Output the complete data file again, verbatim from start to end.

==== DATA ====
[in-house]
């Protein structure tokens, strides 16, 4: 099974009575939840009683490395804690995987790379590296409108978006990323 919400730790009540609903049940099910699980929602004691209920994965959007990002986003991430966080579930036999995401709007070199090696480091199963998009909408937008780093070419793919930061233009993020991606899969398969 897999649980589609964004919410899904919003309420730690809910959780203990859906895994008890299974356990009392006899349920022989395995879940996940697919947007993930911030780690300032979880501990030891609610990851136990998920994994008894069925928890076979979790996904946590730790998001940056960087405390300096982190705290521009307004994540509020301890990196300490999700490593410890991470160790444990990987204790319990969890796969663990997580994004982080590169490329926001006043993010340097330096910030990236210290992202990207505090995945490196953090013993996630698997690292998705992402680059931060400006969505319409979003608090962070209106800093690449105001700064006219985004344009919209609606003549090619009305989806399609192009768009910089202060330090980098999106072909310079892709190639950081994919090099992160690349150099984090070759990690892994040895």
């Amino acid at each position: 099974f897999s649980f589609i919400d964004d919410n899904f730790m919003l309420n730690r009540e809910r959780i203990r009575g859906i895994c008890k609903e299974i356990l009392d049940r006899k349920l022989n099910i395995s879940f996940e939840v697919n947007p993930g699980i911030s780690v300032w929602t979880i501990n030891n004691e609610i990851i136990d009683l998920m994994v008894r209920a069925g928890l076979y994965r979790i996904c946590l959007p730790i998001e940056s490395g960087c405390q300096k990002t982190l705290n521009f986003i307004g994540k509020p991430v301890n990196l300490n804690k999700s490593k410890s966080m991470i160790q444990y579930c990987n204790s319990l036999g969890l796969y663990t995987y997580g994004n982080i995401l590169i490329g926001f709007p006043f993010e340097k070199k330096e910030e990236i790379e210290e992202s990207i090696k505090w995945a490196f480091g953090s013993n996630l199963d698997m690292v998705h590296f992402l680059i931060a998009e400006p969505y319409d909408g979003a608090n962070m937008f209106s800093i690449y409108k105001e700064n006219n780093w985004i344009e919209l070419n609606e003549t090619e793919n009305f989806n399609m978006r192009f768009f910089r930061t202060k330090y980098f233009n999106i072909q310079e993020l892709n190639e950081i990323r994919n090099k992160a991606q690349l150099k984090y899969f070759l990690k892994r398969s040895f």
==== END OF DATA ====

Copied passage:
[in-house]
């Protein structure tokens, strides 16, 4: 099974009575939840009683490395804690995987790379590296409108978006990323 919400730790009540609903049940099910699980929602004691209920994965959007990002986003991430966080579930036999995401709007070199090696480091199963998009909408937008780093070419793919930061233009993020991606899969398969 897999649980589609964004919410899904919003309420730690809910959780203990859906895994008890299974356990009392006899349920022989395995879940996940697919947007993930911030780690300032979880501990030891609610990851136990998920994994008894069925928890076979979790996904946590730790998001940056960087405390300096982190705290521009307004994540509020301890990196300490999700490593410890991470160790444990990987204790319990969890796969663990997580994004982080590169490329926001006043993010340097330096910030990236210290992202990207505090995945490196953090013993996630698997690292998705992402680059931060400006969505319409979003608090962070209106800093690449105001700064006219985004344009919209609606003549090619009305989806399609192009768009910089202060330090980098999106072909310079892709190639950081994919090099992160690349150099984090070759990690892994040895």
């Amino acid at each position: 099974f897999s649980f589609i919400d964004d919410n899904f730790m919003l309420n730690r009540e809910r959780i203990r009575g859906i895994c008890k609903e299974i356990l009392d049940r006899k349920l022989n099910i395995s879940f996940e939840v697919n947007p993930g699980i911030s780690v300032w929602t979880i501990n030891n004691e609610i990851i136990d009683l998920m994994v008894r209920a069925g928890l076979y994965r979790i996904c946590l959007p730790i998001e940056s490395g960087c405390q300096k990002t982190l705290n521009f986003i307004g994540k509020p991430v301890n990196l300490n804690k999700s490593k410890s966080m991470i160790q444990y579930c990987n204790s319990l036999g969890l796969y663990t995987y997580g994004n982080i995401l590169i490329g926001f709007p006043f993010e340097k070199k330096e910030e990236i790379e210290e992202s990207i090696k505090w995945a490196f480091g953090s013993n996630l199963d698997m690292v998705h590296f992402l680059i931060a998009e400006p969505y319409d909408g979003a608090n962070m937008f209106s800093i690449y409108k105001e700064n006219n780093w985004i344009e919209l070419n609606e003549t090619e793919n009305f989806n399609m978006r192009f768009f910089r930061t202060k330090y980098f233009n999106i072909q310079e993020l892709n190639e950081i990323r994919n090099k992160a991606q690349l150099k984090y899969f070759l990690k892994r398969s040895f």